Then, without warning, Griswold endures a true American nightmare: he enters a roundabout. Unable to get over into the left lane and exit, he helplessly circumnavigates the concrete orb for hours. Eventually, his repeated cries — “Hey look kids, there’s Big Ben! Unfortunately, this is telling of most Americans’ opinion of roundabouts. Why boring cities make for stressed citizens – Colin Ellard. In 2007, the Whole Foods supermarket chain built one of their largest stores on New York City’s storied Lower East Side, occupying an entire block of East Houston Street from the Bowery to Chrystie Street. Dramatic rise in crime casts a shadow on downtown L.A.'s gentrification. As Lauren Mishkind was walking along 7th Street this summer in downtown Los Angeles, a man pulled a handgun and pointed it at another person standing behind her. In Spain, Entire Villages Are Up For Sale — And They're Going Cheap : Parallels.
The abandoned village of O Penso, in northwest Spain, is for sale for about $230,000. Resurrecting the Original Road Trip on America's Ghost Highway. Architecture student imagines moving population of the Maldives onto oil rigs. Taking the view that rising sea levels caused by climate change could eventually result in the loss of the low-lying island country of the Maldives, architecture student Mayank Thammalla envisions moving the country's entire population onto existing oil rigs. History, Travel, Arts, Science, People, Places.
One rainy January night in Raleigh, North Carolina, Matt Tomasulo went out to commit what some would call vandalism. Subterranean roads proposed for greener London. Fresh from being the subject of an idea to move its pedestrians and cyclists below ground, London might now see the same happen to its motorists. Windwheel concept combines tourist attraction with "silent turbine" Brad Pitt's Make It Right Houses a Drag on New Orleans. Building Sponge City: Redesigning LA For Long-Term Drought. The Los Angeles River in 2013. Even An 85 MPH Highway Can't Fix Austin's Traffic Tangle. Cities on Earth evolve in the same way as galaxies in space. Arcosanti.org. Why I'm Mourning The Death Of A Mall. Building an identity: Immigration and architecture in Southern California. A Year in the Metabolist Future of 1972. Ocean Spiral underwater city designed to harness deep sea potential.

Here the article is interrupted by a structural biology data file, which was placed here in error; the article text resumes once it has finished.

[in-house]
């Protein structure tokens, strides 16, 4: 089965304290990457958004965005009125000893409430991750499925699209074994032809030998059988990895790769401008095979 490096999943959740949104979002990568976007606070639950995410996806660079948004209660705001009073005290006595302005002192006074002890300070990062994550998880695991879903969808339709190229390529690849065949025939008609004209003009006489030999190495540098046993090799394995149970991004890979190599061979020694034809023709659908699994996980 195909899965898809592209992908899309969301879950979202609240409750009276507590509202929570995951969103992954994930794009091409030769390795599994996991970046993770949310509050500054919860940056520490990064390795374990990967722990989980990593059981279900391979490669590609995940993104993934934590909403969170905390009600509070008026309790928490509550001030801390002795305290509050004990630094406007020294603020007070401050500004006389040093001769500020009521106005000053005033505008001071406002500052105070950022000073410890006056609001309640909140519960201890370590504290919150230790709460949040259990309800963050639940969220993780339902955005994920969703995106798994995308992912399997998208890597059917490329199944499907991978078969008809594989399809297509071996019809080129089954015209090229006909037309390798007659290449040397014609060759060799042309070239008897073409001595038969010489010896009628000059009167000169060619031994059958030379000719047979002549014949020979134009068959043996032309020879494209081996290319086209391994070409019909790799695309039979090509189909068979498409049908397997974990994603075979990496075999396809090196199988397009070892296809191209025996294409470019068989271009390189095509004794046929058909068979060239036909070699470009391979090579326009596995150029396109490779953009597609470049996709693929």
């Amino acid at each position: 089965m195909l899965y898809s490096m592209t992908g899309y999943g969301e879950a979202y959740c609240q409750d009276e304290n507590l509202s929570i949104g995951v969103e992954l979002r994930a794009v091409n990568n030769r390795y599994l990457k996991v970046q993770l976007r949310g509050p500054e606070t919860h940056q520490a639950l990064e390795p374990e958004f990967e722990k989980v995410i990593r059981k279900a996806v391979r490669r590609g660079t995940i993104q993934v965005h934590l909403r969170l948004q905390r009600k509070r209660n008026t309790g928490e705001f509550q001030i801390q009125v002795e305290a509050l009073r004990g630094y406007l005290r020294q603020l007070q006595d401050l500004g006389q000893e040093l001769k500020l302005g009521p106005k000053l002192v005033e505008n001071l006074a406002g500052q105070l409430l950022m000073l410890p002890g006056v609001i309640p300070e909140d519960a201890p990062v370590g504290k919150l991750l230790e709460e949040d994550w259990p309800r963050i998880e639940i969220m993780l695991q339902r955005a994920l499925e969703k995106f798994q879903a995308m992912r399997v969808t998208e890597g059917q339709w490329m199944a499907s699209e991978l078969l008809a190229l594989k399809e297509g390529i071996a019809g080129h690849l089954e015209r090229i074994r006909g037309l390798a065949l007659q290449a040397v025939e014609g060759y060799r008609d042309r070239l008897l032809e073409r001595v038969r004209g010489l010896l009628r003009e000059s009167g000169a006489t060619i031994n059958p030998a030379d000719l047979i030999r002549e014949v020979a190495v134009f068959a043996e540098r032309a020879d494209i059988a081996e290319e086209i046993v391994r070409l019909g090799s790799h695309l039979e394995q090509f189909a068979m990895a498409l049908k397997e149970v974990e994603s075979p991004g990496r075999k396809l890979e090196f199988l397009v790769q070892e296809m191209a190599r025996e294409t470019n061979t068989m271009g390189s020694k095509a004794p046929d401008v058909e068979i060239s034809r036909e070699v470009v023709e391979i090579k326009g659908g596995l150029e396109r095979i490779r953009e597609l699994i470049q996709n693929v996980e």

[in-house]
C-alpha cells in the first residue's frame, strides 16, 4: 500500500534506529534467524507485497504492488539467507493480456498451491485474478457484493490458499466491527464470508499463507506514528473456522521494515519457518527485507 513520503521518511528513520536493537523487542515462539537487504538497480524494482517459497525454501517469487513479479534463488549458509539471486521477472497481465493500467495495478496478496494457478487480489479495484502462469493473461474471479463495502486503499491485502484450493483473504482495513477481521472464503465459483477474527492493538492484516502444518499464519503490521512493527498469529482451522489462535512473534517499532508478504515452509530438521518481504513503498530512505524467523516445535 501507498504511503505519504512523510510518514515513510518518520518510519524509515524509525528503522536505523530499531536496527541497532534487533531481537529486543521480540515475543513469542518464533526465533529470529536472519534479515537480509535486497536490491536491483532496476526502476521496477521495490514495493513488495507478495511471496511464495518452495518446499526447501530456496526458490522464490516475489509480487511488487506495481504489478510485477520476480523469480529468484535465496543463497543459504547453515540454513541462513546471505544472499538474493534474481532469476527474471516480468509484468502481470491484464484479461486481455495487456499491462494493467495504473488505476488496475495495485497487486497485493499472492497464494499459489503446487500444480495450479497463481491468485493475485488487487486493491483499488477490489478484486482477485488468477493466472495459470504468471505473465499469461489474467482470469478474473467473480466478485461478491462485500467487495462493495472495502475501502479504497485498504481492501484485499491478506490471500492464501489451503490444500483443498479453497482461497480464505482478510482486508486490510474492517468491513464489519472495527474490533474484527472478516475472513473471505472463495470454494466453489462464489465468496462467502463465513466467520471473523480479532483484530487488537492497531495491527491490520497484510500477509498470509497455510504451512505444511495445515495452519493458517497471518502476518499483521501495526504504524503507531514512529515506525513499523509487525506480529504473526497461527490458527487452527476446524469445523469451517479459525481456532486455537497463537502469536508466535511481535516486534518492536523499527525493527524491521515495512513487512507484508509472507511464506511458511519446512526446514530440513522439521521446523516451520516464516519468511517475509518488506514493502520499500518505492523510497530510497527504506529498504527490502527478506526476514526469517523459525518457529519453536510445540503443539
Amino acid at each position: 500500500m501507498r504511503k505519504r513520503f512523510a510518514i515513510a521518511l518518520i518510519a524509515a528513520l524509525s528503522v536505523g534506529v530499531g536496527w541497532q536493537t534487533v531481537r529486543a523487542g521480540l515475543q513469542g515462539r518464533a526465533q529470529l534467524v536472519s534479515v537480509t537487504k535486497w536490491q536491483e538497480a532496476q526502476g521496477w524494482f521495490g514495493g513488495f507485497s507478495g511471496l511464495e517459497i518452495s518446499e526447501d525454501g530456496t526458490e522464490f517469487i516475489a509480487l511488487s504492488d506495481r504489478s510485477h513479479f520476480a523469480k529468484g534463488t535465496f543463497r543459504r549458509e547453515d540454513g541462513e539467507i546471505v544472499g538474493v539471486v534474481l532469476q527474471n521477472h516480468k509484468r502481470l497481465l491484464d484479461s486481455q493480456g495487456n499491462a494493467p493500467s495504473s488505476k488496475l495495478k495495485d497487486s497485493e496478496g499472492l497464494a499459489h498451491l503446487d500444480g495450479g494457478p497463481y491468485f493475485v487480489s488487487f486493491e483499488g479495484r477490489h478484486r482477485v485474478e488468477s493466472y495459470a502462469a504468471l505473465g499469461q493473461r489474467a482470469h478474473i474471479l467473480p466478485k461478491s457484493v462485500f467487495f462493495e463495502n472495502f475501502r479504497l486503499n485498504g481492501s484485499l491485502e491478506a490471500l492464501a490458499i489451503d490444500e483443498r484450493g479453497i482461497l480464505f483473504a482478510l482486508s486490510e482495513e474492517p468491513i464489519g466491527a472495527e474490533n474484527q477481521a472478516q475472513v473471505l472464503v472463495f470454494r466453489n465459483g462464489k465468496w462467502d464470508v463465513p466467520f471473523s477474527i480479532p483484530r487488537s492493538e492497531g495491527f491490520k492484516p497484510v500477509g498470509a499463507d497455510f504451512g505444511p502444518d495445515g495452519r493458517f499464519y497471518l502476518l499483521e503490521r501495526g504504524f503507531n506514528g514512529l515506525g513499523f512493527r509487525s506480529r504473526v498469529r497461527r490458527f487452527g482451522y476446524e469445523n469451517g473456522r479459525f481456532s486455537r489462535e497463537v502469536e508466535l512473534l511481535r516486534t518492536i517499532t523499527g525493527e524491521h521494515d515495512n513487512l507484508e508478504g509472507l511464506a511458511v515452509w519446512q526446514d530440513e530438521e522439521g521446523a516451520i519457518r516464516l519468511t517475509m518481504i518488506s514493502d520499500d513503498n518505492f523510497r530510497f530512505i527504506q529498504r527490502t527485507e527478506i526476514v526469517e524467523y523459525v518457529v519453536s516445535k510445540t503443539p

Professor: architects are killing the public space. News - Skolkovo Community. Helsinki Has a Plan to Get People to Stop Owning Cars. Ghost town: searching for remnants of Russia in the Chinese city of Harbin. Urban Skyfarm concept would provide inner city farming space.
London has a Subterranean Veggie Farm in an Abandoned WWII Bunker. Florida Firm Planning $10 Billion Floating City For The Rich. Thesis student imagines self-transporting cities based on 20th century tech. Perfecting bike share: Some day we’ll all ride to work. Facebook Building Walled Corporate City For Employees. Apps open new urban dimensions. 'THE JUNGLE': Largest Homeless Camp In US. Ben Marcin: “Last House Standing” is a study of solitary row houses (PHOTOS). WOW! The Crazy Story Of How A Skyscraper Became A 45-Story Slum.
News from the construction site_10 // Vertical Forest, Milan « stefano boeri. Shooting high for an environmental game-changer. The Architectural-Utopia Desert Commune Of Arcosanti. The Big Squeeze: Can Cities Save The Earth? : Krulwich Wonders... Fallacy of the creative class: Why Richard Florida’s ‘urban renaissance’ won’t save U.S. cities. Liquor-license moratoriums: NIMBY idiots are strangling great neighborhoods by blocking new bars and restaurants. Superheated American City Dealing with 110 Degrees for 33 Days. Monsanto - Portugal Village Built Among Rocks. In Alabama, a Community on Shifting Sands - Slide Show. Oakland is for Burning? Beyond a Critique of Gentrification : BayofRage. Embracing the Urban-Nature Ethic. Dream City. New Moscow: Plans afoot to double the size of Russia's capital. Odd Things Happen When You Chop Up Cities And Stack Them Sideways : Krulwich Wonders...
Abandoned Walmart is Now America’s Largest Library. Weapons of Mass Urban Destruction - By Peter Calthorpe. Cities Issue. The Life and Death of a Great Russian City - By Anna Nemtsova. Chicago’s housing experiment. Cahokia: The First City In North America. Randy Fox: Stuffed Elk Heads And The Old Bars Of The Rust Belt (PHOTOS)